April 15, 2014

Snippets Tied with Asterisks

Saturday got by me in a flash-point of light. Highlight was a little trip to Middle Eastern restaurant in Columbus appended with a visit to a nature store nearby - a museum of fossils, crystals and seashells where I purchased a $15 unbroken geode and my wife used her Christmas gift certificate on a new supposedly grackle-proof bird feeder. (Seems the squirrels are now feasting on the idea.)

[The geode turned out to be bust, literally. Hardly any crystals.)

Started reading lushly of the (THE) Updike biography via free first chapter download on Kindle. Not sure I can pass that up and I immediately succumbed to Updike's latest, last book of poems because I'm morbidly interested in last words and testaments. He had a good line about self-righteous peaceniks at the time of the Iraq war. Here it is sans line breaks:
Vietnam's gaudy gear and mount their irreproachable high nags called Peace, Diplomacy, and Love. I think that love fuels war like gasoline, and crying peace curdles the ears of doves.
So a grand amount of reading on - wonder of wonders! - the first sunny, warm weekend since Pete Rose's 44 -game hitting streak, or at least in the vicinity. I got transfixed by a project to try to list, chronologically, movies, books, music, talk show host influences of the past. I wondered if perhaps Shirley Maclaine's spiritual memoir Out on a Limb set the groundwork for a later enlivening of Catholic faith. I wonder if her book didn't soften me as far as the unseen. The next big landmark was 1992's John Paul's Crossing the Threshold of Hope...

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Saw painting of first Joyful mystery of the Rosary and it occurred to me that my thinking is flawed on the Annunciation. Rather than see it as God asking Mary for something of an imposition, a radical change in her life's plan, I saw it today as a marriage proposal! That's why Gabriel was on one knee before Mary, he was asking, on God's part, to marry Mary, to overshadow her spiritually and produce a baby with her. How beautiful is that?

Also deeply moving to hear Matthew's account of the Agony in the Garden, specifically a detail I'd never heard before, i.e. that Jesus not once but three times asked the Father if it were possible that this cup might pass.

I'm touched by Jesus being touched by the woman who anointed him with oil before his passion and death. There's something affecting about how even though he was God he still cared about the little things, little acts like that. Jesus appreciated human kindness for sure, human thoughtfulness, even if it wasn't something he needed. I would think that anointing him with perfume would not be something too important to Him, primarily because it seems like there was no need for it in a utilitarian way. Anointing wasn't needed, for example, to mask the smell of bodily corruption and there was no spiritual benefit. It seems something of a pious custom. But he could read hearts and surely saw what it meant to the woman too.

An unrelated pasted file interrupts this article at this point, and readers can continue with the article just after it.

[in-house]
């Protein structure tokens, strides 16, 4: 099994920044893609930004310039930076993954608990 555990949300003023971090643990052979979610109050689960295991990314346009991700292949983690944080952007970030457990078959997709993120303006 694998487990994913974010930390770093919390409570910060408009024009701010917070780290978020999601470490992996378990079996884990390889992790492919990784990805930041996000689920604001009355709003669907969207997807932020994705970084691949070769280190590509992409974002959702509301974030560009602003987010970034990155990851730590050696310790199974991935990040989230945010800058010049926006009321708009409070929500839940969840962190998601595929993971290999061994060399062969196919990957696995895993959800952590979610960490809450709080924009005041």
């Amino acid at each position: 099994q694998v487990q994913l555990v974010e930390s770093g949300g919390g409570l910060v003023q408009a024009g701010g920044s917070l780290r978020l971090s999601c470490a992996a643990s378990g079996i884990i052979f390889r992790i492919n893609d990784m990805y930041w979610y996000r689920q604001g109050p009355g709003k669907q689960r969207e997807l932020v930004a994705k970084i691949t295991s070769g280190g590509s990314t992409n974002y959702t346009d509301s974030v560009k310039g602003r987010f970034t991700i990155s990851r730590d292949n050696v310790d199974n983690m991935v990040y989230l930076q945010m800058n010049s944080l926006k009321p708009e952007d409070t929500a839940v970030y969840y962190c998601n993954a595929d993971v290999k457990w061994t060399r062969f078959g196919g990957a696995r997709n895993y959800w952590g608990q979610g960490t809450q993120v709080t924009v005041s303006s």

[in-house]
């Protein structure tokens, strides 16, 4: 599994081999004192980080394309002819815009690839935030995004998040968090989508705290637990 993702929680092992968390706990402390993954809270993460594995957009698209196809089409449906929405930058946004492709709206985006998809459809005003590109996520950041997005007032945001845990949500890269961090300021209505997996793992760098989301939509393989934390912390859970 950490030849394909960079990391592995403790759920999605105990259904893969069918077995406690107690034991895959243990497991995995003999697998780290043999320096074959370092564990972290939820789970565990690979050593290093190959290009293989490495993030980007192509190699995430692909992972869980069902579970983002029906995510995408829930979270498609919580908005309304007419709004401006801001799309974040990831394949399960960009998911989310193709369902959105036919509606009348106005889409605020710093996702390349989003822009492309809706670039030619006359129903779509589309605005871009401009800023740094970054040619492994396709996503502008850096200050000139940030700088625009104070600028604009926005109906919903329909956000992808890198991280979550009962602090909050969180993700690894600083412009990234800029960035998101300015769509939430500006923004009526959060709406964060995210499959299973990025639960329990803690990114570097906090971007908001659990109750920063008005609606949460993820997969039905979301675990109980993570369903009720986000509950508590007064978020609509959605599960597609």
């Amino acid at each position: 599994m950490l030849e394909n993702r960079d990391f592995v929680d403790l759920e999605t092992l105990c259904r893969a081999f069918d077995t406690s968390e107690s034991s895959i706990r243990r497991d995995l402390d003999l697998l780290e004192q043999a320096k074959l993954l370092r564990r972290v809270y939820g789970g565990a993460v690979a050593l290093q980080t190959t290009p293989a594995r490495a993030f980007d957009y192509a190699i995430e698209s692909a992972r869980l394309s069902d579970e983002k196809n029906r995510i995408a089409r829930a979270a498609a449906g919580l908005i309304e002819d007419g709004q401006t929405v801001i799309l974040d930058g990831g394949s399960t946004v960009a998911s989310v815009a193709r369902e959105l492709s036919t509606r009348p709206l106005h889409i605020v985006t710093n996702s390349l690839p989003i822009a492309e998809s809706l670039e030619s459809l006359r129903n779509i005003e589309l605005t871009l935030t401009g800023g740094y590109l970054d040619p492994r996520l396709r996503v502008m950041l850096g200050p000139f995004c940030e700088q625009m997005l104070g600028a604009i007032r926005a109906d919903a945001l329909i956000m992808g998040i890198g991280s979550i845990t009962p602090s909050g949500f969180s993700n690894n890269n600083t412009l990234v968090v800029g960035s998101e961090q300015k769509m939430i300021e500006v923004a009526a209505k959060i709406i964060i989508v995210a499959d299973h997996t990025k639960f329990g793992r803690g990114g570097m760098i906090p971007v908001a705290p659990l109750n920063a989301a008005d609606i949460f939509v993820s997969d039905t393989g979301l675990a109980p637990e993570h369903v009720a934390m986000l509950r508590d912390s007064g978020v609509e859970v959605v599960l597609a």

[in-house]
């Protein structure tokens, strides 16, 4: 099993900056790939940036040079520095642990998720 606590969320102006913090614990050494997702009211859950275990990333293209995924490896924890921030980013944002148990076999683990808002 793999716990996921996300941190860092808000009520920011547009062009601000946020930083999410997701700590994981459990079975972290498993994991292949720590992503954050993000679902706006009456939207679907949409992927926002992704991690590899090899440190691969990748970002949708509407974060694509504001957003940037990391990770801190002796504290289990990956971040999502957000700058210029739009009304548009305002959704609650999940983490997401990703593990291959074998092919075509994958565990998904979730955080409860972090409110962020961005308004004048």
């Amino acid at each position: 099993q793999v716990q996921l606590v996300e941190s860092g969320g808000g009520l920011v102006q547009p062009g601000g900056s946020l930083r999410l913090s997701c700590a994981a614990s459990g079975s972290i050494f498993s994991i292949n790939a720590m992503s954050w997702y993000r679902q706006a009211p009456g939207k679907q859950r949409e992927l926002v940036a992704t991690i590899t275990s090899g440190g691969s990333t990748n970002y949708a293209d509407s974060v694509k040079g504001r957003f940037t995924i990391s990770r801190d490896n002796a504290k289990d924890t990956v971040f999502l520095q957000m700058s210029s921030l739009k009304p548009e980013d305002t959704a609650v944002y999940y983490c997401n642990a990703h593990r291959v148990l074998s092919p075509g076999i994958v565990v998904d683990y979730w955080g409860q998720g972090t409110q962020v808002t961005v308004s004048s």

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Wow does St. Jerome well articulate how Gnostics then and now disdain the flesh while attending it:
And yet I wonder why they who detract from the flesh live after the flesh, and cherish and delicately nurture that which is their enemy. Perhaps indeed they wish to fulfil the words of scripture: “love your enemies and bless them that persecute you.” I love the flesh, but I love it only when it is chaste, when it is virginal, when it is mortified by fasting: I love not its works but itself, that flesh which knows that it must be judged, and therefore dies as a martyr for Christ, which is scourged and torn asunder and burned with fire.
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Listening to jazz, writing in the journal, anticipating the experiential (not just calendar-ic) beginning of spring. Read a line from a Jack Gilbert poem that reminds me of the novena to Blessed Margaret of Castello: “God wished Blessed Margaret blind from birth so that she could more clearly see the value of spiritual realities…”

The Gilbert poem goes,

“Best of all are the gardens; hidden places where they have burned down the buildings and kept the soil poor so the plants won't grow with vulgar abundance, Like the Japanese gardens made only of rocks and sand so that their beauty would not be obscured by appearances.”

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